Once a boy soldier in the “secret war” in Laos, today Xing Yang of Clovis is ready to become a pastor — at age 59.
In 1979, he fled communist-controlled Laos with his wife and two children. They ran through the jungle, swam across the Mekong River, dodged bullets and found safety at Ban Vinai refugee camp in Thailand. A year later, they settled in Joliet, Ill., seeking a better life.
Now, Yang has earned a bachelor of theology and is ready to become pastor of a new congregation, Hmong Evangelical Lutheran Church, in central Fresno.
“He has come from so many years after the war to achieve so much,” says son Pou Kong Yang, who keeps in his wallet a tattered photo of his father when he was living in the refugee camp.
Pastoral Studies Institute at Wisconsin Lutheran Seminary in Mequon, Wis., designs programs for refugees and immigrants to study special curriculum that relates to them and to navigate a timetable that fits their lives. Yang set out on an eight-year plan, which required him to travel to towns up and down California where the institute provides classroom teaching.
Institute director E. Allen Sorum says Yang faced an uphill battle.
Hmong traditionally aren’t Christians. They traditionally follow animism, a belief in the existence of spirits and demons. Shamans and witch doctors are called upon to thwart them. According to data used by the Pastoral Studies Institute, 350,000 Hmong refugees live in North America — and 250,000 practice their traditional beliefs.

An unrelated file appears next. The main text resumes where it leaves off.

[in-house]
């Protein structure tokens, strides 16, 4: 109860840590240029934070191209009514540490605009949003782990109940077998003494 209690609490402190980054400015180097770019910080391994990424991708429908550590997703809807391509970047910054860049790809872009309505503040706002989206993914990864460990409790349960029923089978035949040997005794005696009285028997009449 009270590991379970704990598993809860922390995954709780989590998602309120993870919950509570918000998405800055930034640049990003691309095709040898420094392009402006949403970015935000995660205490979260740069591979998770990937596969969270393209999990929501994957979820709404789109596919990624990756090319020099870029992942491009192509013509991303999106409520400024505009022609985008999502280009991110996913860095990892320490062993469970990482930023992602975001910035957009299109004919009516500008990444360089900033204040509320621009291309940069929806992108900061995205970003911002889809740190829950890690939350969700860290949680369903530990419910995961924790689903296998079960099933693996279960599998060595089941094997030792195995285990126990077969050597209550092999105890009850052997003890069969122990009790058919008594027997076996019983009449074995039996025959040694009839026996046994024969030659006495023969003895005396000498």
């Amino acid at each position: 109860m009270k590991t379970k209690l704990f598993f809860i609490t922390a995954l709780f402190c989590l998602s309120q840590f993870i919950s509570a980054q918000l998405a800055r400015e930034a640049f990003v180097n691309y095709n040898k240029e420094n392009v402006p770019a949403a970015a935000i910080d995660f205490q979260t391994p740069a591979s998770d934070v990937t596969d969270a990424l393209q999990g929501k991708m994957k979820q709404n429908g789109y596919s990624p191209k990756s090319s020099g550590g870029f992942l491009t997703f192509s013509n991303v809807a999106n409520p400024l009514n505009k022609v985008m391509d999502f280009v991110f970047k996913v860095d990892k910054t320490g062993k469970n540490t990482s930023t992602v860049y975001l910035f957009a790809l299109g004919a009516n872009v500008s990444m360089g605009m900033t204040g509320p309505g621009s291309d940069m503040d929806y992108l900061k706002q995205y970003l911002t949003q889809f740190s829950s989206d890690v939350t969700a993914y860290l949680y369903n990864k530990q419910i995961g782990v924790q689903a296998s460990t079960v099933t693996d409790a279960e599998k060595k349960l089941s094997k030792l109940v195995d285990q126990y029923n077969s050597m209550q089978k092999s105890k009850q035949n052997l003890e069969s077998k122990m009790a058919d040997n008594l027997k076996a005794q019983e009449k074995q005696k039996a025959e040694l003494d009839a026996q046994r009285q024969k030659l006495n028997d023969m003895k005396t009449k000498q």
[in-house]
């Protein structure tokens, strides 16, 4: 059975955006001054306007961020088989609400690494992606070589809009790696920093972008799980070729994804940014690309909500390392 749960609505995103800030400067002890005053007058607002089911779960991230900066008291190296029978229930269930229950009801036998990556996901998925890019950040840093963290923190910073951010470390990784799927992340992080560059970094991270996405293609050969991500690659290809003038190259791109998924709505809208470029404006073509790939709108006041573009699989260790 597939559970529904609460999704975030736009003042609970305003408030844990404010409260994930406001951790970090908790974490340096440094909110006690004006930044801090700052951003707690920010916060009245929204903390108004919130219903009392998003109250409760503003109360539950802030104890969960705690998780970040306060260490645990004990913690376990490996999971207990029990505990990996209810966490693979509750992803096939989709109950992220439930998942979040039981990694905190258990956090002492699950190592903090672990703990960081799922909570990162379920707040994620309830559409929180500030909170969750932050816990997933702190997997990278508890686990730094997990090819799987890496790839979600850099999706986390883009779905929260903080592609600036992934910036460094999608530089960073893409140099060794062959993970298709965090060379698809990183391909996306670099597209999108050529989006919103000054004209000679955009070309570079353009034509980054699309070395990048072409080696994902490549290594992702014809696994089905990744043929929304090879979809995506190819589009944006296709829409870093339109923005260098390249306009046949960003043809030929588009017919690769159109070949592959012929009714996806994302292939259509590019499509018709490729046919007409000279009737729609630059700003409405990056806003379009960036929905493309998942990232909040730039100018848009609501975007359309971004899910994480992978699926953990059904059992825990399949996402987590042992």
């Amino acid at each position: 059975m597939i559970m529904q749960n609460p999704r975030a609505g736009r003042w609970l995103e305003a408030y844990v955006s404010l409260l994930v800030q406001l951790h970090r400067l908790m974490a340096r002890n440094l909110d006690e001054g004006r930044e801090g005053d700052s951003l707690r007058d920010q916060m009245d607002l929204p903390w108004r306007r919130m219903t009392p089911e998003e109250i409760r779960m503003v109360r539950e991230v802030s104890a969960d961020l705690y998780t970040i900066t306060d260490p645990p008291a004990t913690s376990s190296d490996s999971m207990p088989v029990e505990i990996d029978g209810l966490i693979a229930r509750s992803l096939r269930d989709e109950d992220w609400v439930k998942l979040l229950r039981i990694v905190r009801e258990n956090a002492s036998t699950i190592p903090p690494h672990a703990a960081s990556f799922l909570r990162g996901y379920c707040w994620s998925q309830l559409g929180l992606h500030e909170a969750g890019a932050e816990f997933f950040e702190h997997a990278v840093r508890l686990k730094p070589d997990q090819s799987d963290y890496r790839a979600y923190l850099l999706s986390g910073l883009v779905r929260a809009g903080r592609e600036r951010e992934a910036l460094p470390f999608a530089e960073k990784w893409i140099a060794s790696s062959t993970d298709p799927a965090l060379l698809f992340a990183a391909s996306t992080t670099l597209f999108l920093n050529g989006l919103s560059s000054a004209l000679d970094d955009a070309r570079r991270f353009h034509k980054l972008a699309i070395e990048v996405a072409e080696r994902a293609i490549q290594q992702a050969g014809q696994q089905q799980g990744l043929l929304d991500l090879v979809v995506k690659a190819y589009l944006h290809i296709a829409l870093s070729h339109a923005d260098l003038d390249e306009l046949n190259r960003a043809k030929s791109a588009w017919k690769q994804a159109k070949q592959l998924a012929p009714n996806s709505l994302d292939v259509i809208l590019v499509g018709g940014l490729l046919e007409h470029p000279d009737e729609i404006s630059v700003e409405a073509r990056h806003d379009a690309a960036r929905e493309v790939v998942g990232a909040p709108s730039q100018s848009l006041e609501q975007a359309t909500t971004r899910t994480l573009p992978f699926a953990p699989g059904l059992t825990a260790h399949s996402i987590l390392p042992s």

Sorum says he sees growth, however, in Hmong people converting to Christianity. Many are introduced to the faith by Christian “witnesses” at refugee camps. After they settle in the United States, Hmong visit American churches to learn more. Yang heard the Gospel message in a refugee camp. In the United States, he attended a Methodist church in St. Paul, Minn.
Refugees also try to assimilate as they hold on to important parts of their culture, Sorum says. That can lead to conflict between first-, second- and third-generation family members, who vary in how much they want to assimilate or hold on to traditional ways.
However, Sorum says refugees can follow a natural progression to want to share their conversions with others as they spend more time in the United States.
The Wisconsin Evangelical Lutheran Synod, which oversees the Wisconsin Lutheran Seminary, has reached out to Hmong for about 30 years, and it now has 10 Hmong pastors within the synod. Thirty-two seminarians have graduated from the Pastoral Studies Institute. Of them, Yang became the 19th Hmong or Laotian.
“This brother worked very, very hard to achieve his bachelor of theology, and I am very, very proud of him,” Sorum says. “He is so gracious and humble. I just have huge respect for him.
“This is how our seminary is trying to approach this next millennia — to train those who come from overseas.”
A guerrilla fighter